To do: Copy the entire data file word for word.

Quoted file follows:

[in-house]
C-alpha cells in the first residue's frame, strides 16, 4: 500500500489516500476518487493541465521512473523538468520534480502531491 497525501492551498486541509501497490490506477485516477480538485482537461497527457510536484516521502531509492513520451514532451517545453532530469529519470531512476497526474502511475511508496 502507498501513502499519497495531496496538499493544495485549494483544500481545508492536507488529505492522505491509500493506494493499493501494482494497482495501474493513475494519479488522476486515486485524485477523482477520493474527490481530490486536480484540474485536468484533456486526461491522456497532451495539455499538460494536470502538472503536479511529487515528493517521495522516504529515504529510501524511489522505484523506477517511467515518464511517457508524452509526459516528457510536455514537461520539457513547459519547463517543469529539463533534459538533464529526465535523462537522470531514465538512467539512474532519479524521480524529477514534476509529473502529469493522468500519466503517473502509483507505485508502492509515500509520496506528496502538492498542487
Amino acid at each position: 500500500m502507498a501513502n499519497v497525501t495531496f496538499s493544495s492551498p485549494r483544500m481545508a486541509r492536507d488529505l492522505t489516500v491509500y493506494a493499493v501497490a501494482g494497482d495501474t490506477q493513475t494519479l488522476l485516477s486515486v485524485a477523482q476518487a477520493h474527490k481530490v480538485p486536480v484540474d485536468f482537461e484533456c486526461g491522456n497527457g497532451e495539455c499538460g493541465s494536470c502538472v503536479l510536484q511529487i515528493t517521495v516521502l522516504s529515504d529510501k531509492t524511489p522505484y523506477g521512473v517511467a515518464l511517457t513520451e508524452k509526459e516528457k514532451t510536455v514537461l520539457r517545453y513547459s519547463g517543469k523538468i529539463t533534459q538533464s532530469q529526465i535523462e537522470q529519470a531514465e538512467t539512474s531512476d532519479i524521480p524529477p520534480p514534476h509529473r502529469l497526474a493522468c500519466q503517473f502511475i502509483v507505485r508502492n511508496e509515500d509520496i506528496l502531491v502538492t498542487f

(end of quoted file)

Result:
[in-house]
C-alpha cells in the first residue's frame, strides 16, 4: 500500500489516500476518487493541465521512473523538468520534480502531491 497525501492551498486541509501497490490506477485516477480538485482537461497527457510536484516521502531509492513520451514532451517545453532530469529519470531512476497526474502511475511508496 502507498501513502499519497495531496496538499493544495485549494483544500481545508492536507488529505492522505491509500493506494493499493501494482494497482495501474493513475494519479488522476486515486485524485477523482477520493474527490481530490486536480484540474485536468484533456486526461491522456497532451495539455499538460494536470502538472503536479511529487515528493517521495522516504529515504529510501524511489522505484523506477517511467515518464511517457508524452509526459516528457510536455514537461520539457513547459519547463517543469529539463533534459538533464529526465535523462537522470531514465538512467539512474532519479524521480524529477514534476509529473502529469493522468500519466503517473502509483507505485508502492509515500509520496506528496502538492498542487
Amino acid at each position: 500500500m502507498a501513502n499519497v497525501t495531496f496538499s493544495s492551498p485549494r483544500m481545508a486541509r492536507d488529505l492522505t489516500v491509500y493506494a493499493v501497490a501494482g494497482d495501474t490506477q493513475t494519479l488522476l485516477s486515486v485524485a477523482q476518487a477520493h474527490k481530490v480538485p486536480v484540474d485536468f482537461e484533456c486526461g491522456n497527457g497532451e495539455c499538460g493541465s494536470c502538472v503536479l510536484q511529487i515528493t517521495v516521502l522516504s529515504d529510501k531509492t524511489p522505484y523506477g521512473v517511467a515518464l511517457t513520451e508524452k509526459e516528457k514532451t510536455v514537461l520539457r517545453y513547459s519547463g517543469k523538468i529539463t533534459q538533464s532530469q529526465i535523462e537522470q529519470a531514465e538512467t539512474s531512476d532519479i524521480p524529477p520534480p514534476h509529473r502529469l497526474a493522468c500519466q503517473f502511475i502509483v507505485r508502492n511508496e509515500d509520496i506528496l502531491v502538492t498542487f